• Section 9(1)(vii) Fees for technical services- Income by way of fees for technical services payable by a Resident, other than where the fees are payable in respect of services used in a business or profession carried on by such person outside India or for making or earning income from any other source outside India.
  • SECTION 9(1)(viii) Any sum of money-Income arising outside India, being any sum of money referred to in Section 2(24)(xviia), paid on or after 5th July 2019 by a resident to a non-resident or foreign company shall be deemed to accrue or arise in India.

Now let us read what Section 2(24) (xviia) covers; any sum of money covered u/s. 56(2)(x) of the Act.

 However, a Gift of any sum of money from a relative shall not be responsible for withholding tax obligation u/s. 195.

  • Section 9(1)(i) Income other than Interest / Royalty FTS / Salaries /Dividend-
    All income accruing or arising, whether directly or indirectly, through or from
    • Business connection in India
    • Property in India
    • Asset or source of income in India
    • Transfer of a Capital asset situated in India

For the removal of doubts, it is hereby stated that for this section, the income of shall be deemed to accrue or arise in India under clause (v) [Interest] or clause (vi) [Royalty] or clause (vii) [Fees for technical services] of sub-section (1) and shall be included in the total income of the non-resident, whether or not:

  •  The non-resident has a residence or place of business or business connection in India; or
  • The non-resident has rendered services in India.

Withholding Tax Obligation

If the payment to a non-resident or a foreign company is covered under section 9 of the Act and liable to tax, then this section will be applicable, As per Section 195 (1) Tax is asked to be deducted at the time of payment or credit, whichever is earlier at the rates in force.

Further, TDS under section 195 is also required to be withheld at the time of making provision on an accrual basis the payee is identified and the amount is ascertainable.

Applicable Rates

  • Rate or Rates in force means-The rates of income tax specified in the Finance Act of the relevant previous year, or DTAA (Double Taxation Avoidance Agreement), the provisions of the Act, or the DTAA, whichever is more beneficial to the assessee shall be applied.
  • Surcharge and Education Cess are not needed to be added separately if the rates mentioned in DTAA are applied.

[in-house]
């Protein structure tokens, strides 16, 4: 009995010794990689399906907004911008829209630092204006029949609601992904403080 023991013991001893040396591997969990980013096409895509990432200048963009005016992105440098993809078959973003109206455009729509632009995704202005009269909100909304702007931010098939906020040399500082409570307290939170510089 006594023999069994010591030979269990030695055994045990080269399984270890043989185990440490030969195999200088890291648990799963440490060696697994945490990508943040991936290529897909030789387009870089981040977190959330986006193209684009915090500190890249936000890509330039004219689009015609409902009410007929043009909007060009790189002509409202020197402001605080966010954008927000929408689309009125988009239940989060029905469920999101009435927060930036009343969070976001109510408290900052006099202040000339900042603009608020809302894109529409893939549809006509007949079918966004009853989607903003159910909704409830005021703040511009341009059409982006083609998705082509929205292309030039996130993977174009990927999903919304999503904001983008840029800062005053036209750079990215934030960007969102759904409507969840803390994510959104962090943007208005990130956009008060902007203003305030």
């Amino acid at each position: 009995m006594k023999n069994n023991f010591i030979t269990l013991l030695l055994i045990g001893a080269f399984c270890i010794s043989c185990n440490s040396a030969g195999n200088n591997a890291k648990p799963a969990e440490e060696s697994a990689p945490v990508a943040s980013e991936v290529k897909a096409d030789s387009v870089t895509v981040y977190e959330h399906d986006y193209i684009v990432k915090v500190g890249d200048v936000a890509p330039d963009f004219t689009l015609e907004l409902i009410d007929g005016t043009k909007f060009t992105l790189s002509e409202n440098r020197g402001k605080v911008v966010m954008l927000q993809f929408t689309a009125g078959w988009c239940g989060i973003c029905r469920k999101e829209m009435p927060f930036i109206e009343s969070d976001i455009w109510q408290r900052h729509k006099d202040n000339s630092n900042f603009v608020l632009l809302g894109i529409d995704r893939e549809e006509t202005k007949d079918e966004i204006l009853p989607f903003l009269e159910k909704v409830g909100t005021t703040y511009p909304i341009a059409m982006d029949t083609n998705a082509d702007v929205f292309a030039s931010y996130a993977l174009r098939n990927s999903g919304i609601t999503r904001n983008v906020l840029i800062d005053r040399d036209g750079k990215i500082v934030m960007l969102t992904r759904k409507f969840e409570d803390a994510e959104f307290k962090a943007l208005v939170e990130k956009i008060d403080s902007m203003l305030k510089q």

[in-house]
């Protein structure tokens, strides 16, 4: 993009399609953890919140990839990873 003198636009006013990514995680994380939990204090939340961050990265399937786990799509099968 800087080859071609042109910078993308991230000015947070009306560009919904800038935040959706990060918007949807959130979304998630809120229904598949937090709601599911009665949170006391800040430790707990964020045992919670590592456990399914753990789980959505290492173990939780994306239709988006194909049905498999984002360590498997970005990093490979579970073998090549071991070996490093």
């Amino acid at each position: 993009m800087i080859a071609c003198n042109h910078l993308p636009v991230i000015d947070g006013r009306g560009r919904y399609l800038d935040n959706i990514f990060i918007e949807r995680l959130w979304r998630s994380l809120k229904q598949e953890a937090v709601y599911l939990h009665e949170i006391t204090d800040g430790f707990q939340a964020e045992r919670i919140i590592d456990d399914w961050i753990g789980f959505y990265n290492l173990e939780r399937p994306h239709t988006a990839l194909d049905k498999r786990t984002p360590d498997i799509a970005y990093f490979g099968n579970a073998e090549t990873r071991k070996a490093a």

Rate of TDS under section 195 of Income Tax Act, 1961:

Particulars Rate of Tax
Income in respect of investment made by a Non resident Individual   20%
Income by the way of long term capital gains in Section 115E in case of an NRI   10%
Income by way of long-term Capital Gains   10%
STCG under section 111A   15%
Any other income by way of LTCG 20%
Interest payable on money borrowed in Foreign Currency   20%
Income by way of royalty payable by Government or an Indian concern   10%
Income by way of royalty, not being royalty of nature referred to be payable by Government or an Indian concern   10%
Income by way of fees for technical services payable by Government or an Indian concern   10%
Any other income   30%

The above rates shall be raised by education cess @4% and applicable surcharge to corporate / non-corporate assessee. 

It is to note that rates mentioned in DTAA are to be applied if they are more beneficial.

Payments to Foreign companies having PE in India. 

Any person who is liable for paying any sum being royalty or fees for technical services to a non-resident / foreign company carrying on business through a Permanent Establishment (PE) in India shall deduct tax u/s. 195 of the Act at the applicable tax rates.

Rates to be used while making payments to Foreign Companies having a PE in India:

  • Amount exceeds Rs.1 Crore: 40% + 4% Cess + 2% Surcharge (42.432%)
  • Amount exceeds Rs.10 Crores: 40% + 4% Cess + 5% Surcharge (43.68%)

Application of Lower or nil deduction by the payer.

Application to be made by the payer when the payer believes that the whole of such sum would not be income chargeable in the case of the recipient. The appropriate proportion on which tax is required to be deducted under section 195 shall be determined by the Assessing Officer.

Also, a payer can obtain a nil deduction certificate under section 195.